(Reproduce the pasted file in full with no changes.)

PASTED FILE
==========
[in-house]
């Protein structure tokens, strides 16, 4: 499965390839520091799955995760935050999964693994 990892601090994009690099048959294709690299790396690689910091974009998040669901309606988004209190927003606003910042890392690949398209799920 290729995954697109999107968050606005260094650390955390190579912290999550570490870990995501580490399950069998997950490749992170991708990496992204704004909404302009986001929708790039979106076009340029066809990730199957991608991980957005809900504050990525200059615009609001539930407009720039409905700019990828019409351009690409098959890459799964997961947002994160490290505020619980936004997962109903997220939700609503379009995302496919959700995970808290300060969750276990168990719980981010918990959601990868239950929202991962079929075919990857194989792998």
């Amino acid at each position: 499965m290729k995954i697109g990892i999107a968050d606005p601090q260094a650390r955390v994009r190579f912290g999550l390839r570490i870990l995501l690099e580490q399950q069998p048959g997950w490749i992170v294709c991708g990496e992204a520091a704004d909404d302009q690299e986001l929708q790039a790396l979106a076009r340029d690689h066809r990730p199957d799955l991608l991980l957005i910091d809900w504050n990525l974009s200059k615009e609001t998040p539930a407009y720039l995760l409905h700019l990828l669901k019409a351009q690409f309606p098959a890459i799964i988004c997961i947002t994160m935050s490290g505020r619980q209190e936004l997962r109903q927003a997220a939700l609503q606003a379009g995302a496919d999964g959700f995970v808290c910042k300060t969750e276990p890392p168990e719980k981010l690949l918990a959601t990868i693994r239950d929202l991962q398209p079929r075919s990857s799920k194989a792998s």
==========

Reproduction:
[in-house]
């Protein structure tokens, strides 16, 4: 499965390839520091799955995760935050999964693994 990892601090994009690099048959294709690299790396690689910091974009998040669901309606988004209190927003606003910042890392690949398209799920 290729995954697109999107968050606005260094650390955390190579912290999550570490870990995501580490399950069998997950490749992170991708990496992204704004909404302009986001929708790039979106076009340029066809990730199957991608991980957005809900504050990525200059615009609001539930407009720039409905700019990828019409351009690409098959890459799964997961947002994160490290505020619980936004997962109903997220939700609503379009995302496919959700995970808290300060969750276990168990719980981010918990959601990868239950929202991962079929075919990857194989792998």
């Amino acid at each position: 499965m290729k995954i697109g990892i999107a968050d606005p601090q260094a650390r955390v994009r190579f912290g999550l390839r570490i870990l995501l690099e580490q399950q069998p048959g997950w490749i992170v294709c991708g990496e992204a520091a704004d909404d302009q690299e986001l929708q790039a790396l979106a076009r340029d690689h066809r990730p199957d799955l991608l991980l957005i910091d809900w504050n990525l974009s200059k615009e609001t998040p539930a407009y720039l995760l409905h700019l990828l669901k019409a351009q690409f309606p098959a890459i799964i988004c997961i947002t994160m935050s490290g505020r619980q209190e936004l997962r109903q927003a997220a939700l609503q606003a379009g995302a496919d999964g959700f995970v808290c910042k300060t969750e276990p890392p168990e719980k981010l690949l918990a959601t990868i693994r239950d929202l991962q398209p079929r075919s990857s799920k194989a792998s």